It is said: that the tiger is powerful and brave in pouncing on its prey. As the two hands drill upward, drop the shoulders and raise the hands forward at the level of the mouth before the palms issue outward and drop, moving in coordination with the left foot. Then the left foot inch steps and both hands pull back to the rib side. The right foot steps forward and he two hands drill upward to release the palms downward in coordination with the right foot. In this way left and right sides are continuously linked and unbroken.
Huo Xing: Monkey
The monkey lives in mountain forests. Climbing and jumping are its special skills. Therefore when practicing the monkey form, there must be nimble and agile shen fa  in jumping and leaping. It is said: that the monkey is jumps and leaps up the mountain.  The right hand extends and the left leg lifts; the left hand extends and the right leg lifts. When striking, there must be strength in the knee.
In training this method, start with the splitting fist. The left hand drills upward and the left foot steps out with an inch step. The right foot goes inward and forward. If the left foot retreats, the right foot also retreats. The right and left hands follow the retreating steps with splitting fists. The whole body contracts (shrinks) into a small posture, and the whole body stretches (unfolds) to leap up. The left leg lifts and the right hand extends outward to the level of the nose. The left hand goes out over the right hand to split in coordination with the left foot. Then turn the body around. The training method is same for both the left and right sides. In this style the neck erects, the teeth knock,  the eyes are sharp and spirited, and leaping and jumping must be agile and nimble.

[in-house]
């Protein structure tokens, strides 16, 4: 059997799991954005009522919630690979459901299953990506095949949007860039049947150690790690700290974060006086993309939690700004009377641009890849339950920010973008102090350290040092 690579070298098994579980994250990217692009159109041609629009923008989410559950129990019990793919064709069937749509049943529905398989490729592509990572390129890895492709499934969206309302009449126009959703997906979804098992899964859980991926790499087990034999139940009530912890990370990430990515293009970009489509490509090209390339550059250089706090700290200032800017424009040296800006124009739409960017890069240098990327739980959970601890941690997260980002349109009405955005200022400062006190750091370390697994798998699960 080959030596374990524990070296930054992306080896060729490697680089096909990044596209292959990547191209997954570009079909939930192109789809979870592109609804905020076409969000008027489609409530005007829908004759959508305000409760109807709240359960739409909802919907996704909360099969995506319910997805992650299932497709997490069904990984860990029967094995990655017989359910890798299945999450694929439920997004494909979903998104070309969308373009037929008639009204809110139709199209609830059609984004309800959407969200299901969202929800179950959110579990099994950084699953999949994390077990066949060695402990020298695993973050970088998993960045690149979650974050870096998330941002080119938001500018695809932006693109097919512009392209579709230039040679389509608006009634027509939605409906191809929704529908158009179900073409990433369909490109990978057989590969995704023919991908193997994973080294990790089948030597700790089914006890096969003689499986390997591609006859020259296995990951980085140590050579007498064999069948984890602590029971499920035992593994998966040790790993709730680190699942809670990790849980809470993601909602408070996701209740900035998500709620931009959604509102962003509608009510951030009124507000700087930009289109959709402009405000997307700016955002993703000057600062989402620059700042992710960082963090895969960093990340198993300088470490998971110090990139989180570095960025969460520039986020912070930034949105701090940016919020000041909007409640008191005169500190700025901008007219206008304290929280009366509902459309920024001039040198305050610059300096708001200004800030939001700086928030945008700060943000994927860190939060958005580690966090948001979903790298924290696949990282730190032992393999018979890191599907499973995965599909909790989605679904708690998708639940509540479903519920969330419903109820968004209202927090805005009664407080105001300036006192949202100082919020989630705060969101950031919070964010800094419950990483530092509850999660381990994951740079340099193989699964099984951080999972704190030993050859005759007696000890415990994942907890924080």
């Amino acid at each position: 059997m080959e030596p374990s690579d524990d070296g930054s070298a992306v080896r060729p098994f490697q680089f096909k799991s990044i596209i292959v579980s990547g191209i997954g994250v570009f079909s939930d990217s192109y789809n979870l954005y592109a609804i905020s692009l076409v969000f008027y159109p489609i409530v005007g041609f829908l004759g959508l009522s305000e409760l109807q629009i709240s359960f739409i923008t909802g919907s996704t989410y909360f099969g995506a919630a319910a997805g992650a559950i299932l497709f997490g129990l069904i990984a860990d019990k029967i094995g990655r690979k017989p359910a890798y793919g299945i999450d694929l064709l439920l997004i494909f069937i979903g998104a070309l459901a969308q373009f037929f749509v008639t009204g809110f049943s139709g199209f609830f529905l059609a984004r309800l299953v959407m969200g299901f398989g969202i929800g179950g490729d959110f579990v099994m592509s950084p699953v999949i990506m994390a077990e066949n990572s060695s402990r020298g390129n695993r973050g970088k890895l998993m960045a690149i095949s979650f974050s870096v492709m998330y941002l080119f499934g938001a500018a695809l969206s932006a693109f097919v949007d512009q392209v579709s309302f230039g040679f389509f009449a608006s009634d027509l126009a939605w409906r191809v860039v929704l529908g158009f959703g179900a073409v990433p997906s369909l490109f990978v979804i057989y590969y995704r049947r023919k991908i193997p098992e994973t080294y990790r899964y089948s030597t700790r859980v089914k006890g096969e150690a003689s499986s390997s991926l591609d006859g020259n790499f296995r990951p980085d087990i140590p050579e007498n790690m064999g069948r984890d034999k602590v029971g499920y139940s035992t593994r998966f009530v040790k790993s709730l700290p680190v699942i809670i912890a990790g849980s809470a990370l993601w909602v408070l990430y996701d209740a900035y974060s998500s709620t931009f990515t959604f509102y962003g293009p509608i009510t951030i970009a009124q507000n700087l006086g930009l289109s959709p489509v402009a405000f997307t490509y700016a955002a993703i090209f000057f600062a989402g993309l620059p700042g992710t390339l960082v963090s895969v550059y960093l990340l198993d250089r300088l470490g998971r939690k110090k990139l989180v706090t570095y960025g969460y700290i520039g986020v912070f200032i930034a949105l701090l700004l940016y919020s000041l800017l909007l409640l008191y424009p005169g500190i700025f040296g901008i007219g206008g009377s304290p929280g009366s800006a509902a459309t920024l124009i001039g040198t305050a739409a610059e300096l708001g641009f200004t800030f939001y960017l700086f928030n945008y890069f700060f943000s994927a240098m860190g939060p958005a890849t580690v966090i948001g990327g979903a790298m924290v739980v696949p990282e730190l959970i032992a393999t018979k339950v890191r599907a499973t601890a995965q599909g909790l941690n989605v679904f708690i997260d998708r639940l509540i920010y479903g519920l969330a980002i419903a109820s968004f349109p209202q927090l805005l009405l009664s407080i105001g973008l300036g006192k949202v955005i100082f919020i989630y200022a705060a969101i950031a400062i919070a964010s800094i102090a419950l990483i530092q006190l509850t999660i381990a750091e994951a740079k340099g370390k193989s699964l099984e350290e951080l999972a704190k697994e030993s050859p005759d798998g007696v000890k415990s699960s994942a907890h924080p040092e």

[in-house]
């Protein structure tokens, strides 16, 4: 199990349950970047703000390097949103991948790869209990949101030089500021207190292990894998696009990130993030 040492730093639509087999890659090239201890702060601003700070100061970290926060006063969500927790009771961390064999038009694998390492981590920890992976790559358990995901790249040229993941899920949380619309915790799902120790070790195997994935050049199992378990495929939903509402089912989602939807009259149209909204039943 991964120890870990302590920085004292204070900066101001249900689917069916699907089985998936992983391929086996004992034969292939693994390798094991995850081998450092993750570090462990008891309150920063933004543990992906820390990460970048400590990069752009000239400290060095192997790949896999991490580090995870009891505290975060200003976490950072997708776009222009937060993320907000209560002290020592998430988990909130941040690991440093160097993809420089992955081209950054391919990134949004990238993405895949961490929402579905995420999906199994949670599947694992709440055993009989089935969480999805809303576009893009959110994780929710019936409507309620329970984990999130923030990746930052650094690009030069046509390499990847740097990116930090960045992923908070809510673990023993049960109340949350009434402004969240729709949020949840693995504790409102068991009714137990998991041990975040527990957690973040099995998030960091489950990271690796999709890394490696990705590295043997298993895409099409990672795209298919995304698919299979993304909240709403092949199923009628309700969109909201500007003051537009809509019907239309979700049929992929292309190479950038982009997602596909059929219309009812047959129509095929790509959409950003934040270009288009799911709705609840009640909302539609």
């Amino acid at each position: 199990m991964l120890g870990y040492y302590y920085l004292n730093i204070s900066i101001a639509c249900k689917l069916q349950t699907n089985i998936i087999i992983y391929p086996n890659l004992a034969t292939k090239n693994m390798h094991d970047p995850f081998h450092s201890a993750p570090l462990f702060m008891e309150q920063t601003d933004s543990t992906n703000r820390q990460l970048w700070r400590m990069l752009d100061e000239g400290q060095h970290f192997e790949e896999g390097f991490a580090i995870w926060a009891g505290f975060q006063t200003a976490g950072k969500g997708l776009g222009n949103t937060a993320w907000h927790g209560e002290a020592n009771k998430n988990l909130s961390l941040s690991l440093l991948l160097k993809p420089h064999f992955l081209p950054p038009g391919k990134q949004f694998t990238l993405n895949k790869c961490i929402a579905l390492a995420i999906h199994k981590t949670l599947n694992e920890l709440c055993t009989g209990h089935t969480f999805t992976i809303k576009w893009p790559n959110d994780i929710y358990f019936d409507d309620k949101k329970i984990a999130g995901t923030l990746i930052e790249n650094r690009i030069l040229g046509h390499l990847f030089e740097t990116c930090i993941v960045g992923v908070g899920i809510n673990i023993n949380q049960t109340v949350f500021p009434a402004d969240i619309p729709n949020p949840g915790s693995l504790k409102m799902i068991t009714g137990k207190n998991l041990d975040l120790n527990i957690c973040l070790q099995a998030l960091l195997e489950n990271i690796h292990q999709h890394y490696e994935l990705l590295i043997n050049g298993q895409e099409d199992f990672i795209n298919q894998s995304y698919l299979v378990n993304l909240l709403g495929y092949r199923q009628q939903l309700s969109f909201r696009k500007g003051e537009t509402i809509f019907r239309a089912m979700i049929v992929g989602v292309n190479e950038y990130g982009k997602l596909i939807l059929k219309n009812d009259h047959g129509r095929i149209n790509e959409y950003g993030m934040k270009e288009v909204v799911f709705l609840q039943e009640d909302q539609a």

Literally: “body method.” The body actions or methods (both internal and external), of maneuvering the body in self-defense.
 The monkey is said to have an agile body and a nimble mind. Therefore it is spontaneous, watchful and opportunistic.
 This refers to the a the Eight Necessities in Xing Yi: “touch the teeth together to enable qi to flow to the bone marrow.”